The call for a modern-day civil rights movement. We talk to two scholars of history about the need for change and healing.
David Blight, professor of history, African American studies and American studies and director of the Gilder Lehrman Center for the Study of Slavery, Resistance and Abolition at Yale University. Author of “Frederick Douglass: Prophet of Freedom,” which won the 2019 Pulitzer Prize in History. (@davidwblight)
From The Reading List
The Atlantic: “One Week to Save Democracy” — “In America’s house divided, racism—its structures and its individual acts—is tearing us apart in what feel like irreparable ways. On top of that, more than 106,000 Americans are dead from a virus that’s still raging, nearly 40 million others are unemployed, and hundreds of businesses as well as police buildings and vehicles are burning in American cities.”
On Being: “Living the Questions: When no question seems big enough” — “‘An anguish that is not even enough for a question — the inadequacy of everything that’s been done, and all of my best motivations and desires.’ Krista talks through the question of what questions we should be asking right now with her wise colleague and beloved friend Rev. Lucas Johnson.”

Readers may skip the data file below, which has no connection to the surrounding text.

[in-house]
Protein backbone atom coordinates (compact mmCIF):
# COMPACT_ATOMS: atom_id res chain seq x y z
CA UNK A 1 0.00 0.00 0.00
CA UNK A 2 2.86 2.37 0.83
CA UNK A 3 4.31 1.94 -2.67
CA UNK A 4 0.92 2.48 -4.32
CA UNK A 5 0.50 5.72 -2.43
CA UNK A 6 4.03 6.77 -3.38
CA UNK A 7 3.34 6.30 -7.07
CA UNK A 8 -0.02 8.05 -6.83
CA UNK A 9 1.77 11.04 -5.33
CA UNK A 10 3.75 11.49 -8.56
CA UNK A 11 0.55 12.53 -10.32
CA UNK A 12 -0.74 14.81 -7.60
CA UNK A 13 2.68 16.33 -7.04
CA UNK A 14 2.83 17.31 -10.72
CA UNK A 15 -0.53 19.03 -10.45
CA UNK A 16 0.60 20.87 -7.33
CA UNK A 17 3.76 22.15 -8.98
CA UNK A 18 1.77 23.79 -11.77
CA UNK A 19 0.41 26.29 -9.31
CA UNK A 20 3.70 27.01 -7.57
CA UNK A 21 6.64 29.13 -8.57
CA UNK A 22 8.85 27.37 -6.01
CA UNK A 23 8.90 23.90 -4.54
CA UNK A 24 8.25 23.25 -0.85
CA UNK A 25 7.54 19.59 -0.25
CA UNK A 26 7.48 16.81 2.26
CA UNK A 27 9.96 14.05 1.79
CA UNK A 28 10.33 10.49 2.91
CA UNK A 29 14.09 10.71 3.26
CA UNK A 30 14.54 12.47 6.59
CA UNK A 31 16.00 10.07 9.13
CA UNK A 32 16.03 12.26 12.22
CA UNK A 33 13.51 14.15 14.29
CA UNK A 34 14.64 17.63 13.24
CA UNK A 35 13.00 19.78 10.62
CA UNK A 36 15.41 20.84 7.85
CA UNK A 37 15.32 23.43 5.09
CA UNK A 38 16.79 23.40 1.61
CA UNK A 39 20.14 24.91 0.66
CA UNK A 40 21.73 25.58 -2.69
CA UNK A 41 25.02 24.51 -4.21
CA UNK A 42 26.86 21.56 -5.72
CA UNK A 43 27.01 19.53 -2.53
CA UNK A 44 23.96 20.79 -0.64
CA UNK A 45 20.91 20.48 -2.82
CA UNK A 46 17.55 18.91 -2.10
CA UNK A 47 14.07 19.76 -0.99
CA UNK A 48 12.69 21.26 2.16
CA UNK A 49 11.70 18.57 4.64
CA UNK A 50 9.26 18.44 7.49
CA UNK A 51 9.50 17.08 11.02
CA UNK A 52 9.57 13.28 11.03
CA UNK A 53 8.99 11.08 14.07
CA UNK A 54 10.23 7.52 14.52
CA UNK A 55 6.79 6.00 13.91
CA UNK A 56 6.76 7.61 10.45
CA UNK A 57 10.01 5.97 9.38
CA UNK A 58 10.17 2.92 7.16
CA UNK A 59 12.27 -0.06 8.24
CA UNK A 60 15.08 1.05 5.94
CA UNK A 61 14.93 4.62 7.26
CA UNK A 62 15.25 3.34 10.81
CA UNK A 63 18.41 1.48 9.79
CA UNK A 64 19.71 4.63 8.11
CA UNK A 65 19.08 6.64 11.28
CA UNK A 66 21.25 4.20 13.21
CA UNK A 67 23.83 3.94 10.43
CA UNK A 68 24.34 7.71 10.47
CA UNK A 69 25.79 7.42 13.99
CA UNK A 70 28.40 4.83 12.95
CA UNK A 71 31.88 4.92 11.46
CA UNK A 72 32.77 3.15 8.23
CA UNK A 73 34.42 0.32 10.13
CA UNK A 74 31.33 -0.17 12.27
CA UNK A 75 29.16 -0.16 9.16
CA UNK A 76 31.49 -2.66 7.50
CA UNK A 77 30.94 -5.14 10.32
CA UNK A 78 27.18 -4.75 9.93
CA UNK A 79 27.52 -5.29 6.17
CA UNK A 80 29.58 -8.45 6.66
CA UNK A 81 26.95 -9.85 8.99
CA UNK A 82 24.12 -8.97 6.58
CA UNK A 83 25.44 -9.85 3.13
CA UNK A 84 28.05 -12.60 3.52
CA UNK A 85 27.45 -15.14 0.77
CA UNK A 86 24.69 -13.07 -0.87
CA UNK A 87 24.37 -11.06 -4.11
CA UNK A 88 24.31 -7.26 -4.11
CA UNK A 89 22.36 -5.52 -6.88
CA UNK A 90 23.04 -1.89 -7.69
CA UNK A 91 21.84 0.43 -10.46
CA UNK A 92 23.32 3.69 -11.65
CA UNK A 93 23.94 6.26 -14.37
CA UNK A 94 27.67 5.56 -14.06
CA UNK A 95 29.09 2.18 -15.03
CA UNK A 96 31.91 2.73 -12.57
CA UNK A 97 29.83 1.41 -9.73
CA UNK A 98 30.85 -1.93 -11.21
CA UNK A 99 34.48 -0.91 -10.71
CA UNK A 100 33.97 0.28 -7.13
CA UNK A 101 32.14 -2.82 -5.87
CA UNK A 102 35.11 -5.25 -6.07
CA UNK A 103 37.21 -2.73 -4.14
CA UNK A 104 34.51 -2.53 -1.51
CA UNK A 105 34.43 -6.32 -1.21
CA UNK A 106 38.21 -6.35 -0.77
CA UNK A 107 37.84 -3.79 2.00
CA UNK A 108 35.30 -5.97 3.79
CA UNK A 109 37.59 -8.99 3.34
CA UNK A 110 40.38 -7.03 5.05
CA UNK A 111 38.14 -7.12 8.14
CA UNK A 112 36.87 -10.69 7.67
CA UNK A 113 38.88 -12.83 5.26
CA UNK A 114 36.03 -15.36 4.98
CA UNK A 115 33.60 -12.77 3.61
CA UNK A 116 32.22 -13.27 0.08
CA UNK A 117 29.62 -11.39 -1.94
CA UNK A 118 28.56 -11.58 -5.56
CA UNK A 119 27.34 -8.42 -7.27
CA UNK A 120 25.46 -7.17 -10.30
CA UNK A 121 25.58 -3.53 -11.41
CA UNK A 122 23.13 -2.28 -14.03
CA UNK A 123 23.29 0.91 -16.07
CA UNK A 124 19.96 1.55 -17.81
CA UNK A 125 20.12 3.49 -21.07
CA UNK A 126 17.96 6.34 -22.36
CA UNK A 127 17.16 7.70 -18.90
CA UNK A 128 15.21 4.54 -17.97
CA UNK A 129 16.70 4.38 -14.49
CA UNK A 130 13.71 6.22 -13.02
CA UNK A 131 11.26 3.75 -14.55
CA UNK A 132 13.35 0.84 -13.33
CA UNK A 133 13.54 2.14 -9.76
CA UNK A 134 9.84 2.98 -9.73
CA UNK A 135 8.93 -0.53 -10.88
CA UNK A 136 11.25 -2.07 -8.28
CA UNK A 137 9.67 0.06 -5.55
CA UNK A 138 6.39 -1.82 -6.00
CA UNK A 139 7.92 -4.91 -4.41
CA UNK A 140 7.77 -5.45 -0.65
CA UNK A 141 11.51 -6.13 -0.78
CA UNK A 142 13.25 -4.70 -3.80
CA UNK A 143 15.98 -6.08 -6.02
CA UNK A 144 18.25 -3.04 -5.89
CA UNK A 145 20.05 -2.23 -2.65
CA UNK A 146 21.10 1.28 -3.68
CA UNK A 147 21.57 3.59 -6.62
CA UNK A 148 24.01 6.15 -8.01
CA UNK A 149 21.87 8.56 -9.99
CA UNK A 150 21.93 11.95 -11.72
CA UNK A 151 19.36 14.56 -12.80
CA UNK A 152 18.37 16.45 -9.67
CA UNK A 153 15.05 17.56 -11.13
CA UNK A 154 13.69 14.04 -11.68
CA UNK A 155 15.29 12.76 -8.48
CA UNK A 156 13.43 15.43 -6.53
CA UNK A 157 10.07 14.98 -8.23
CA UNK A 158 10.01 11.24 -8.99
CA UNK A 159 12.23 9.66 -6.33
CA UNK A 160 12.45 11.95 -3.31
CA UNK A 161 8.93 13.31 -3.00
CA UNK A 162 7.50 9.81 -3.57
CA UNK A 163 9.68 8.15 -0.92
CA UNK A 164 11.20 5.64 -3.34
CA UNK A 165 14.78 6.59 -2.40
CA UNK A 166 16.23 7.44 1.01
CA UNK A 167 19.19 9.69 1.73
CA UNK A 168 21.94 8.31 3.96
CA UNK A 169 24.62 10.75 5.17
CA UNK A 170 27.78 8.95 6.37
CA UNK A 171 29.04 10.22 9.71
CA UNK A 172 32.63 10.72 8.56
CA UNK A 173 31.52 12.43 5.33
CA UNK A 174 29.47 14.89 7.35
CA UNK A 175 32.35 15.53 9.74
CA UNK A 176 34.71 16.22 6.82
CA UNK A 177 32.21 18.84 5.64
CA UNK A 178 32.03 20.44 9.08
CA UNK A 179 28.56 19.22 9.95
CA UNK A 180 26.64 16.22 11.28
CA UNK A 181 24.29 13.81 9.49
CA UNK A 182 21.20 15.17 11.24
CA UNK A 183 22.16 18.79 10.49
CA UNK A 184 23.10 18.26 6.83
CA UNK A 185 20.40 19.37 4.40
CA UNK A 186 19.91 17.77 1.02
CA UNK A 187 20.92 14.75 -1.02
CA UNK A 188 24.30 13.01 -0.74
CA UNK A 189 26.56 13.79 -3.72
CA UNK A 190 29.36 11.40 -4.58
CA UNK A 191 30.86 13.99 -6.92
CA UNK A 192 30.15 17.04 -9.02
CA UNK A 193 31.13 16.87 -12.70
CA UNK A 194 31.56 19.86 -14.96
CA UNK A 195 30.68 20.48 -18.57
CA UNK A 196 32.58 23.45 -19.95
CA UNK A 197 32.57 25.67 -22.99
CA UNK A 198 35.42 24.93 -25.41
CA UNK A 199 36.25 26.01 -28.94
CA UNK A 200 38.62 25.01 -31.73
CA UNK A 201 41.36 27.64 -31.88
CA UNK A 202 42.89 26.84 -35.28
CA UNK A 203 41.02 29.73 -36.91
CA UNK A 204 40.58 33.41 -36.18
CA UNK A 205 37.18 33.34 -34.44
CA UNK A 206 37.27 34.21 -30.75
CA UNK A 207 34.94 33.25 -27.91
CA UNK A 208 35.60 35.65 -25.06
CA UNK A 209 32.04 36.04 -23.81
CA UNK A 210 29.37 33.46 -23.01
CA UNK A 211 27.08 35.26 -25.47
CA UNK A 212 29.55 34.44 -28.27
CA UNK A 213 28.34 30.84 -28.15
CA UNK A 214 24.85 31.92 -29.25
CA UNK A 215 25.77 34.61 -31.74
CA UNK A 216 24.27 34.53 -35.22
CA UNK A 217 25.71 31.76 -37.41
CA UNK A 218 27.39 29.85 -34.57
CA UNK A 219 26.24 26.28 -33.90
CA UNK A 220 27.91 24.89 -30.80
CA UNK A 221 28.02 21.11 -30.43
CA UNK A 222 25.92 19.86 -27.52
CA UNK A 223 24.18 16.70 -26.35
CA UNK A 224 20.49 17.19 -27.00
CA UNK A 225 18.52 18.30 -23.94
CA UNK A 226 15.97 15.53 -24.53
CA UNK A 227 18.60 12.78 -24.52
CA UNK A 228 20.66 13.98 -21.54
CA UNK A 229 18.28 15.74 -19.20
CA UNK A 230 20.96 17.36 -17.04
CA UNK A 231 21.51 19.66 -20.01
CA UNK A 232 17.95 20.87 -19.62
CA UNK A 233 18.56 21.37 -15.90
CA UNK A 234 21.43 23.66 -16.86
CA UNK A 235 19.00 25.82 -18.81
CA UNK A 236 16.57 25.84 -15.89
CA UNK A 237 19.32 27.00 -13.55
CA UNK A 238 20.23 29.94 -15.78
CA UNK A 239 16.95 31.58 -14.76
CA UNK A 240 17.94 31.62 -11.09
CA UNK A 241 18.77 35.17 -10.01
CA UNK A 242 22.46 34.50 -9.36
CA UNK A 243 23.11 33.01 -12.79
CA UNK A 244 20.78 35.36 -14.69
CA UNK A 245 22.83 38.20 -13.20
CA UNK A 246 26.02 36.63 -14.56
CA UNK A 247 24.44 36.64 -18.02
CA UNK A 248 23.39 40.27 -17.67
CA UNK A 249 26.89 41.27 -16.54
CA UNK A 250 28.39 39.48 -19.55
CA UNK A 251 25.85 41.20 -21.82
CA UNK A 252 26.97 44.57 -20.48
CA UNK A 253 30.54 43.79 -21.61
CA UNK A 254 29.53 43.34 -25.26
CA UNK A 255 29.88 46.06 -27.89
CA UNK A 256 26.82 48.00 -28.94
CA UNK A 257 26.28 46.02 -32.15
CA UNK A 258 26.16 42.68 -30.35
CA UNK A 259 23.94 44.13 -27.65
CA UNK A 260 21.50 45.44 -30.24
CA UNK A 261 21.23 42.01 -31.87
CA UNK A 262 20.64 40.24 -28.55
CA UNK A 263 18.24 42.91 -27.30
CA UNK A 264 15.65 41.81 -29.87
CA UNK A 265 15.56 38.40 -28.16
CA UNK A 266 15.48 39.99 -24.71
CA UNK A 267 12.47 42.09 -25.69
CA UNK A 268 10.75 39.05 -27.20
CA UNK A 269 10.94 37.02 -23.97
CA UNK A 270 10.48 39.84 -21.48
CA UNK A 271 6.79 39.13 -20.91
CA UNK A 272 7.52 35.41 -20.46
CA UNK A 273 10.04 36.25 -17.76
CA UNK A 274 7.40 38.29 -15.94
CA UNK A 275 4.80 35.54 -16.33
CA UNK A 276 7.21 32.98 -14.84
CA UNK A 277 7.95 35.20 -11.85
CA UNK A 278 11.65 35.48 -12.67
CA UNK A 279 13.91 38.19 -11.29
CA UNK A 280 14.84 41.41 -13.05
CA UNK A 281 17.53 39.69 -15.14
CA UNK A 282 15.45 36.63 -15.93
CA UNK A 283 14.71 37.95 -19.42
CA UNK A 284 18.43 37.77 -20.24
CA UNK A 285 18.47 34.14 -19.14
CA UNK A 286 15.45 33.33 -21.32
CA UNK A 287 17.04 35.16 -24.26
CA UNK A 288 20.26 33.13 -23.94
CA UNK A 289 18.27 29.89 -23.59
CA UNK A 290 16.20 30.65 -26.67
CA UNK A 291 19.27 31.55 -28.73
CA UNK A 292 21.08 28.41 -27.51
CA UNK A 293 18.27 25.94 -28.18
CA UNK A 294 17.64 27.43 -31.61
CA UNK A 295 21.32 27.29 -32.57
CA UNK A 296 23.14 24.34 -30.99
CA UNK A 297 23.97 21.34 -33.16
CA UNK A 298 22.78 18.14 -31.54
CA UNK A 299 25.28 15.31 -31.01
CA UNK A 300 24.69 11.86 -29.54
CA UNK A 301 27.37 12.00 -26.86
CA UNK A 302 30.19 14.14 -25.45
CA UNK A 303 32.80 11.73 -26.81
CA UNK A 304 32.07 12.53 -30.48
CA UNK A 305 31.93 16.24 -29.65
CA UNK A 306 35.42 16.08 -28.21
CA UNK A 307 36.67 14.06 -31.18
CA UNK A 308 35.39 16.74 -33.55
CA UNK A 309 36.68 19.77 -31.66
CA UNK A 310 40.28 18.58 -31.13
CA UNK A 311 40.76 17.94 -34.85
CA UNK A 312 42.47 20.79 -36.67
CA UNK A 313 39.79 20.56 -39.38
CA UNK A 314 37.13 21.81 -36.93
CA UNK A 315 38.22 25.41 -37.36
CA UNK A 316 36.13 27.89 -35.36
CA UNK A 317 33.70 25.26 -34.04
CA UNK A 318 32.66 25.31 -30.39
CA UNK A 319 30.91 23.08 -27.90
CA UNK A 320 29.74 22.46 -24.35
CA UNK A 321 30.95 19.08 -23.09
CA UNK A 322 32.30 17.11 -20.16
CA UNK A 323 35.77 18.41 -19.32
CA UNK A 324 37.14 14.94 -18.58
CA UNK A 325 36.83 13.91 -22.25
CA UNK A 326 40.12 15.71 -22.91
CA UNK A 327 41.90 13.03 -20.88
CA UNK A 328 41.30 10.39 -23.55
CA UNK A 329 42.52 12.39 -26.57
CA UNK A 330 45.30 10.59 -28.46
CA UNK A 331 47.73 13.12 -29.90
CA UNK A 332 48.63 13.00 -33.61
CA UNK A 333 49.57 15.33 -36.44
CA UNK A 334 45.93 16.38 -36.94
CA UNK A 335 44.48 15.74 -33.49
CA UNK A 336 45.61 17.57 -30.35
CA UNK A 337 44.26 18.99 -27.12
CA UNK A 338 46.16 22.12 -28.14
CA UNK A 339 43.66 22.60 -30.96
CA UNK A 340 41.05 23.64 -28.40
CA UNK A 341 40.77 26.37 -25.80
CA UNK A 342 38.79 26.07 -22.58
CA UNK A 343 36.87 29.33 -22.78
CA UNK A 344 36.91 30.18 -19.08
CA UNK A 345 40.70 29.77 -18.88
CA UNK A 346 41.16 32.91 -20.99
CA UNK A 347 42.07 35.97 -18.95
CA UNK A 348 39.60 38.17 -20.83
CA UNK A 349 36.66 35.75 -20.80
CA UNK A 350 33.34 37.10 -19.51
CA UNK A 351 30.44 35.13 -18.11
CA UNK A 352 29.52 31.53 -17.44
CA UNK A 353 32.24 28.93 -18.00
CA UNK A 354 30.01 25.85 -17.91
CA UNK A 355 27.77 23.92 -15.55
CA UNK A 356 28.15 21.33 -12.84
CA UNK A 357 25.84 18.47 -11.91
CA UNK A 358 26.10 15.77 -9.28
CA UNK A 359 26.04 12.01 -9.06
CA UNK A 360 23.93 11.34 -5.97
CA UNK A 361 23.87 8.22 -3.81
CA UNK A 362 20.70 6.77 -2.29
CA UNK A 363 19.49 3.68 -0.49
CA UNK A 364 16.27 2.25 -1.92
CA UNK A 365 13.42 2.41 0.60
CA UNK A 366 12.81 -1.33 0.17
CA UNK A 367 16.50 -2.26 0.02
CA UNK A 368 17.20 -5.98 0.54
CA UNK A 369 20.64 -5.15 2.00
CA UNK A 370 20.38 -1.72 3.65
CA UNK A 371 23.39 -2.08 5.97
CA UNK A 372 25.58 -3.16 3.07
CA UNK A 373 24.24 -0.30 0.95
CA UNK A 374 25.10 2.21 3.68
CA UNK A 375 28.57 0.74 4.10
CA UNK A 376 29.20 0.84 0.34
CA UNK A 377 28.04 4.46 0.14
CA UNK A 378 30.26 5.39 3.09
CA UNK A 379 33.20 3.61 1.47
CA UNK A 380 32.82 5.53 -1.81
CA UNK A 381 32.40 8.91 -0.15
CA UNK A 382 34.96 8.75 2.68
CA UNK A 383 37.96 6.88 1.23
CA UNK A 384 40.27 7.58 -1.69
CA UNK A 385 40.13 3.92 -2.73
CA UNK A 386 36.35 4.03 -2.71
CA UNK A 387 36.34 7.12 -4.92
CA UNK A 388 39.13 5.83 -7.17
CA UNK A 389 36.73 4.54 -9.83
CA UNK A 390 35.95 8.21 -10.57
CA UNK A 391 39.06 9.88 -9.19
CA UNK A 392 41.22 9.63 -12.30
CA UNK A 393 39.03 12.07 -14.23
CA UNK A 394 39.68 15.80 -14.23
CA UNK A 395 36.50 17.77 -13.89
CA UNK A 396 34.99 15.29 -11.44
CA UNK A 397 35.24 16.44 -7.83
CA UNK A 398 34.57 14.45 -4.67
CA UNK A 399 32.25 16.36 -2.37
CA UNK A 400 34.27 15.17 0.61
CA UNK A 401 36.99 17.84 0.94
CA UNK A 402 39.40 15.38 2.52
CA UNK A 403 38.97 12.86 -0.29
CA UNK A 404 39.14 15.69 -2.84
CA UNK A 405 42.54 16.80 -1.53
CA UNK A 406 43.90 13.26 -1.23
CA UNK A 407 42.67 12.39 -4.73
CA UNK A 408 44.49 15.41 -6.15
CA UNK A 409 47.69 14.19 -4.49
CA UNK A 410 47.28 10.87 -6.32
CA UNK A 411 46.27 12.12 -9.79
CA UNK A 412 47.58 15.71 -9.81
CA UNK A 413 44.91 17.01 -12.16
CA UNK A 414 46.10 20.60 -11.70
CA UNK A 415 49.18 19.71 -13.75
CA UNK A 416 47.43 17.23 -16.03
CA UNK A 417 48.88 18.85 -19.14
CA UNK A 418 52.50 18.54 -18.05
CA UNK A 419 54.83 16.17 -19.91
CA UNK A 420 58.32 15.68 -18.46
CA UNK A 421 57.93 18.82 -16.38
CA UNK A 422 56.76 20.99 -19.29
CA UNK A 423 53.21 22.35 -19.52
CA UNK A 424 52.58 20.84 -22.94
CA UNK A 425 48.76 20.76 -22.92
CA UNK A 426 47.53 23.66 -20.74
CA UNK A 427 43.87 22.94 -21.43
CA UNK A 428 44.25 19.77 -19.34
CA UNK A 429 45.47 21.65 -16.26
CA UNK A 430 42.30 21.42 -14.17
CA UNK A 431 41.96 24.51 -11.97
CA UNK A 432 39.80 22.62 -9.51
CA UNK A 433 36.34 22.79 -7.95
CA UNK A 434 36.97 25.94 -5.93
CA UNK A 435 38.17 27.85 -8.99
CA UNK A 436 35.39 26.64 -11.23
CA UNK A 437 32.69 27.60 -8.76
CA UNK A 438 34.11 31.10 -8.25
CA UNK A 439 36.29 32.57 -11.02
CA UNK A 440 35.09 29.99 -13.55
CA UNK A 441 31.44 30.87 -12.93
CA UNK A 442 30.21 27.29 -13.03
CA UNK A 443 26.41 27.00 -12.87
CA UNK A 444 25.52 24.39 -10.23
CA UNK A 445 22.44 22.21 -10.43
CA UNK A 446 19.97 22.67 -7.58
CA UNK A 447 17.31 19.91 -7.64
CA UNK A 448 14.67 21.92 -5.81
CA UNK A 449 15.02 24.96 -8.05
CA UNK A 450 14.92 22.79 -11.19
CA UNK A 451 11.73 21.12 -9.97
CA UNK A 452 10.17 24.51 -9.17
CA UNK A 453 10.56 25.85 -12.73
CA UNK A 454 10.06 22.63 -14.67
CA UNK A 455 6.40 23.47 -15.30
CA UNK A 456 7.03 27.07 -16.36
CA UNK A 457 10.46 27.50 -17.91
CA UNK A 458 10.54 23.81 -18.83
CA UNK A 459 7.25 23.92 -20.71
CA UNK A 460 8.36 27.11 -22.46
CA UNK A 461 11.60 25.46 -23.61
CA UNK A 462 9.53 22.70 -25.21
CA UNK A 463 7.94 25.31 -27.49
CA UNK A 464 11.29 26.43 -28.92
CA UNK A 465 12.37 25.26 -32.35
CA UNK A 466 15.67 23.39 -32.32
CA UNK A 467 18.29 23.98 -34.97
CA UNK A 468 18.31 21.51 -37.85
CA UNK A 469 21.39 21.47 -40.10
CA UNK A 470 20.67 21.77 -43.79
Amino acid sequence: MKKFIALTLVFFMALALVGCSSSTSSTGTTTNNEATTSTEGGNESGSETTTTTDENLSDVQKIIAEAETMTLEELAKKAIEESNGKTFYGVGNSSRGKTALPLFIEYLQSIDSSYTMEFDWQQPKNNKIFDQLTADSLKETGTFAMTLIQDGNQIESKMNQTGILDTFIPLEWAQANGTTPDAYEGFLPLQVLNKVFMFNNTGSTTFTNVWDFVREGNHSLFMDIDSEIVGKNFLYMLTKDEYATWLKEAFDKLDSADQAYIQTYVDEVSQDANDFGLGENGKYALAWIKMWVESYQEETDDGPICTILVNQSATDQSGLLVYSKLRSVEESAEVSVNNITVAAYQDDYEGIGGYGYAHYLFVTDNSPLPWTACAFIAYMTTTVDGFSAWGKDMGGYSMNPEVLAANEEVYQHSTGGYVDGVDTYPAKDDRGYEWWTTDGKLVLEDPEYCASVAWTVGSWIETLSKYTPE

The Atlantic: “After the Flood Recedes” — “Those with power who are planning our resurgence from the coronavirus need imagination and, above all, the humility of a long view of the human drama.”
USA Today: “‘You have to keep at it’: What Black Lives Matter demonstrators can learn from civil rights protests of the past” — “Shahid Buttar, a Black Lives Matter activist running for Congress against fellow Democrat and House Speaker Nancy Pelosi, has been protesting in the streets for 20 years.”
New York Times: “Opinion: Allies, Don’t Fail Us Again” — “In 1964, during what was called Freedom Summer, over 700 mostly white young liberals descended on Mississippi to help register black voters.”
This article was originally published on WBUR.org.